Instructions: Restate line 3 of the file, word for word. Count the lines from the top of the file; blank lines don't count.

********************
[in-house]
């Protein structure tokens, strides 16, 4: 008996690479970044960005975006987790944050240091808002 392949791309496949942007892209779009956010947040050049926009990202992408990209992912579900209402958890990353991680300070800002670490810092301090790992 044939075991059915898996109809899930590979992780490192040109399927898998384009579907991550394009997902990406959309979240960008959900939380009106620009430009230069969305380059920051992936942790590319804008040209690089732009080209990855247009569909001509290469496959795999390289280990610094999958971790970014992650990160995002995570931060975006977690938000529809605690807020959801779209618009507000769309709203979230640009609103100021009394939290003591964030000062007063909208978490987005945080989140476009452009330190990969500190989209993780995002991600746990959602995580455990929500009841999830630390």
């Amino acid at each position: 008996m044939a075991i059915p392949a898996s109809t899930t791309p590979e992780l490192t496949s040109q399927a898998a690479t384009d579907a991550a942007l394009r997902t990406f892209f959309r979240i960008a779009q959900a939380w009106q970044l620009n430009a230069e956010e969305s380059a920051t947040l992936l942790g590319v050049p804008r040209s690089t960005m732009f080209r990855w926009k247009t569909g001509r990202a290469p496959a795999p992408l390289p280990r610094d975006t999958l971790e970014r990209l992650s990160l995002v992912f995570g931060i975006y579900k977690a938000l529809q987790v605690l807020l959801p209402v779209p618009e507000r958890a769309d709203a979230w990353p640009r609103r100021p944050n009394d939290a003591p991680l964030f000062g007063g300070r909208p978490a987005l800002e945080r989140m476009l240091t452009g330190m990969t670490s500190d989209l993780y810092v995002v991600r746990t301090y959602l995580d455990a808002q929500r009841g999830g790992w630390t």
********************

């Amino acid at each position: 008996m044939a075991i059915p392949a898996s109809t899930t791309p590979e992780l490192t496949s040109q399927a898998a690479t384009d579907a991550a942007l394009r997902t990406f892209f959309r979240i960008a779009q959900a939380w009106q970044l620009n430009a230069e956010e969305s380059a920051t947040l992936l942790g590319v050049p804008r040209s690089t960005m732009f080209r990855w926009k247009t569909g001509r990202a290469p496959a795999p992408l390289p280990r610094d975006t999958l971790e970014r990209l992650s990160l995002v992912f995570g931060i975006y579900k977690a938000l529809q987790v605690l807020l959801p209402v779209p618009e507000r958890a769309d709203a979230w990353p640009r609103r100021p944050n009394d939290a003591p991680l964030f000062g007063g300070r909208p978490a987005l800002e945080r989140m476009l240091t452009g330190m990969t670490s500190d989209l993780y810092v995002v991600r746990t301090y959602l995580d455990a808002q929500r009841g999830g790992w630390t």